PM Shahbaz Sharif (C) chairs the National Security Committee meeting in Islamabad on Friday. AP
Pakistan's National Security Committee (NSC) on Friday said that there was no foreign conspiracy to topple the Imran Khan-led government, according to a statement released after a meeting of the premier body.
“The NSC, chaired by Prime Minister Shahbaz Sharif, discussed the telegram received from the Pakistan Embassy in Washington. Pakistan’s former ambassador to the US Asad Majeed briefed the committee on the context and content of his telegram,” the statement stated.
The NSC is the highest forum for co-ordination on security.
It was attended by Asad Majeed, ministers for defence, energy, information and broadcasting, interior, finance, human rights, planning, development and special initiatives, chairman joint chiefs of staff committee, services chiefs, and senior officers.
Imran, 69, who led the nuclear-armed South Asian country of 220 million people for three and a half years, had accused Washington of backing a conspiracy to remove him.
He had said that he visited Moscow against US advice. Washington denies the charge.
According to the statement, the NSC examined the “contents of the communication” shared by the ambassador and “reaffirmed the decisions of the last NSC meeting.”
“The NSC was again informed by the premier security agencies that they have found no evidence of any conspiracy,” the statement said, adding that the meeting concluded that “there has been no foreign conspiracy.”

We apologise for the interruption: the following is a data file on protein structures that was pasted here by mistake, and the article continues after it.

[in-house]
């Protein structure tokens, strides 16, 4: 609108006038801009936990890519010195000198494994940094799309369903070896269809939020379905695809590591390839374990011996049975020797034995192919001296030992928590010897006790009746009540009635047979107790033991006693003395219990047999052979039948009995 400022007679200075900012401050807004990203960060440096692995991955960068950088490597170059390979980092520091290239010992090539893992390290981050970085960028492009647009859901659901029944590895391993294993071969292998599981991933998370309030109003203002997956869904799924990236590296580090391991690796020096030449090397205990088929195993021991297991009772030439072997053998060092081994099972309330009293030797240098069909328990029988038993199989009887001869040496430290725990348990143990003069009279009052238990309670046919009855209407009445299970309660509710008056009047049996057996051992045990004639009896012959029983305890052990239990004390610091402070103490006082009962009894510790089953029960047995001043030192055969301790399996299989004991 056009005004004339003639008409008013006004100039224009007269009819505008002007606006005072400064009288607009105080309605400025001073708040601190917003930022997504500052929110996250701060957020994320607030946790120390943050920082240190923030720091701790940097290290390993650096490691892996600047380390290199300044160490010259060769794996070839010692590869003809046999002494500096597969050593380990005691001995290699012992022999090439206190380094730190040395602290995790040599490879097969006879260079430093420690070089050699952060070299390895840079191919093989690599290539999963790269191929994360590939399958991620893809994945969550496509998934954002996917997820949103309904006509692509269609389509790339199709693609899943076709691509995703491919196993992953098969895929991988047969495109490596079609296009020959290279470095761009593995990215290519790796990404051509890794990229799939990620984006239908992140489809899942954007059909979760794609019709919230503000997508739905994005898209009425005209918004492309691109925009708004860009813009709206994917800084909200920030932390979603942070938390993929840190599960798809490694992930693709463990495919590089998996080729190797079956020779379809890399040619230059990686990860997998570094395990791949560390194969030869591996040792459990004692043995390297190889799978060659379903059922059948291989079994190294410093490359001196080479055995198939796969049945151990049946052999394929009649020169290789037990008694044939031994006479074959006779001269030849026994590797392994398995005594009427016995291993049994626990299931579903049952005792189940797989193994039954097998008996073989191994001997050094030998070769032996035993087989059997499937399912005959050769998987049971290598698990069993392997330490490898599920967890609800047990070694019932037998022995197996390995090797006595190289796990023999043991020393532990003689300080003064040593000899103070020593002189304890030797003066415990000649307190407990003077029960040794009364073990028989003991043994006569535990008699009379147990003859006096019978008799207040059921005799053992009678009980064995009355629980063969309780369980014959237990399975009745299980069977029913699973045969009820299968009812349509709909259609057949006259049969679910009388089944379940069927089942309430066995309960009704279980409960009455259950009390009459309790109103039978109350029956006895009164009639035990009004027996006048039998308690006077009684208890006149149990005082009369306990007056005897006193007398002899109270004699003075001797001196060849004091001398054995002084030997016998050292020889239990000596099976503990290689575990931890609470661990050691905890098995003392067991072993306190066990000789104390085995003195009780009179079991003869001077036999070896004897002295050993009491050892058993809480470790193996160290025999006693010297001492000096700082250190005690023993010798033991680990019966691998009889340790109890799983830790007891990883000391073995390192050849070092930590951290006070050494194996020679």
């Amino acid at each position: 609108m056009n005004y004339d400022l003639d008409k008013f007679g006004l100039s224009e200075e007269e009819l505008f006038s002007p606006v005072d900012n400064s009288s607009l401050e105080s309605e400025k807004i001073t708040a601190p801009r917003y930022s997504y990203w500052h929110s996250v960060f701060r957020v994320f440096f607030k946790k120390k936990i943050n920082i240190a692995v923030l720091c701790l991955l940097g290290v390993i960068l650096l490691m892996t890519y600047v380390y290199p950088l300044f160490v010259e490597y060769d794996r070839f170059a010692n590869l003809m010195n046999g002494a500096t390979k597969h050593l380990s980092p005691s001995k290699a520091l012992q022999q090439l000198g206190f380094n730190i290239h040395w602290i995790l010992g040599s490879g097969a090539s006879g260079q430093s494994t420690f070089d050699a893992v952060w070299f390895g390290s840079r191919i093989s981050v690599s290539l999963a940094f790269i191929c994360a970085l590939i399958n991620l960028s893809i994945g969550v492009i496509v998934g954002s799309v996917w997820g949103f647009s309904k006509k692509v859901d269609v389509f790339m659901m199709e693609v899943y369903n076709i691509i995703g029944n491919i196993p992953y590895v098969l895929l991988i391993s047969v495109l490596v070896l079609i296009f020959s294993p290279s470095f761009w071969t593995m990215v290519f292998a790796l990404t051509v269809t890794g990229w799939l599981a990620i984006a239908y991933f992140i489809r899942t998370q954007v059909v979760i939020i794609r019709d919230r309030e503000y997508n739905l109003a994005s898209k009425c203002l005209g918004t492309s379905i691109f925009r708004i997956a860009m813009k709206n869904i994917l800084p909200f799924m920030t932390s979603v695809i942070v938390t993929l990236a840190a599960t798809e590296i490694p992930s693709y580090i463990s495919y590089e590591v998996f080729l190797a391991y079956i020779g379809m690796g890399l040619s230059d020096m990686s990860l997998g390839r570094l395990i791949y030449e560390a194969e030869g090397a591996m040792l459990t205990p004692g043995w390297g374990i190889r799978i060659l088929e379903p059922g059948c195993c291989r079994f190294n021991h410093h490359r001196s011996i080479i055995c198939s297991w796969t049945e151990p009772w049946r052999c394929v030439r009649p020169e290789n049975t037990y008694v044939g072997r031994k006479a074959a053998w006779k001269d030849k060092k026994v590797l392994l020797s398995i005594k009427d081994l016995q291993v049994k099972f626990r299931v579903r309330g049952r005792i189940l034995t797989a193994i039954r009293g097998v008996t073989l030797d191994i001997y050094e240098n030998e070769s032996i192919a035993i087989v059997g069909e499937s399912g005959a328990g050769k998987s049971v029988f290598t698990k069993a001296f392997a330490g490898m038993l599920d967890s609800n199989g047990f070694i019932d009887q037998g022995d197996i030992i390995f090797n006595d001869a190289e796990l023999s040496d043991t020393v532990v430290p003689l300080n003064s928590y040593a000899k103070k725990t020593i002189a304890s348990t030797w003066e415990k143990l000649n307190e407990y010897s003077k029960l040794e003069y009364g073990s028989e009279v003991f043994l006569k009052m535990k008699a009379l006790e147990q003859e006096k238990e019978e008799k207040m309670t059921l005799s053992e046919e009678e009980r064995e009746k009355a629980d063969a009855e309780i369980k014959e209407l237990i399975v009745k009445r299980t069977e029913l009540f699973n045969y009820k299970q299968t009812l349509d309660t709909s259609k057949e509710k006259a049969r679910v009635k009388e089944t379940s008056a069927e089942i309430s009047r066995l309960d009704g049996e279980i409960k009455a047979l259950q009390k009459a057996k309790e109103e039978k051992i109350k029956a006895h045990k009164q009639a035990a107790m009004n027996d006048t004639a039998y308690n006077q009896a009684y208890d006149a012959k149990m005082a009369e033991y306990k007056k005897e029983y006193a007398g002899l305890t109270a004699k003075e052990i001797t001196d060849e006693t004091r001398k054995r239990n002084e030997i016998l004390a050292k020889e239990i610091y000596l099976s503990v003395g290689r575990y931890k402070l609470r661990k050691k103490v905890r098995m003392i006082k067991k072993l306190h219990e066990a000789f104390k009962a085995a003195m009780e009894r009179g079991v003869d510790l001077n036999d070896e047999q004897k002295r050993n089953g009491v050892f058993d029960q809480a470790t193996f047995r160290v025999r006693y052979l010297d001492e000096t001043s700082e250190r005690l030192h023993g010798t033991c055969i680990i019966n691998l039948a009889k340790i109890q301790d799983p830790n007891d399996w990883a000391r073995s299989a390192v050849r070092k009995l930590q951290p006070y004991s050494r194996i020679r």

Asad Majeed, former Pakistan ambassador to the United States who had written a cable to Islamabad about Washington's take on Khan's Moscow visit, briefed the NSC.
Imran Khan gestures as he addresses supporters during a rally in Lahore. Reuters
"The NSC after reviewing the contents of the communication, the assessment received, and the conclusion presented by the security agencies, concludes that there has been no conspiracy," a statement from the office of new Prime Minister Shehbaz Sharif said.
It said the country's premier spy agencies informed the NSC that they found no evidence to support any conspiracy theory. Imran Khan's Pakistan Tehrik-e-Insaf (PTI) party demanded a judicial probe into the matter.
The ousted leader met Russian President Vladimir Putin on Feb. 24, the day Russian forces invaded neighbouring Ukraine.
Imran Khan initially blocked the no-confidence move, saying the NSC had endorsed the alleged conspiracy.
Imran first spoke of the cable and brandished it at a public rally on March 27. He said it carried details of the ambassador’s meeting with Assistant Secretary of State for South and Central Asia Affairs Donald Lu in which the latter allegedly threatened Pakistan.
Imran and his party linked the purported threat with the no-trust move against him in the National Assembly that led to his ouster from the top office.
Majeed, in the cable, reportedly said Lu warned that Imran’s continuation as the prime minister would have repercussions for bilateral relations. The US, Imran claimed, was annoyed with his “independent foreign policy” and visit to Moscow.
The oath was administered by the chairman of Pakistan's Senate, Sadiq Sanjrani, in the absence of President Arif Alvi, a member of Imran's party, who said he was unwell.
Imran said that Prime Minister Shahbaz Sharif had said that if the conspiracy will be proved, he would stand by his side, adding that Shahbaz does not need to stand by his side, but should apologise to him.
Candidates for Pakistan's next prime minister are due to file nomination papers on Sunday after incumbent Imran Khan lost a no-confidence vote in parliament, bringing an end to the former cricket star's nearly four years in power.
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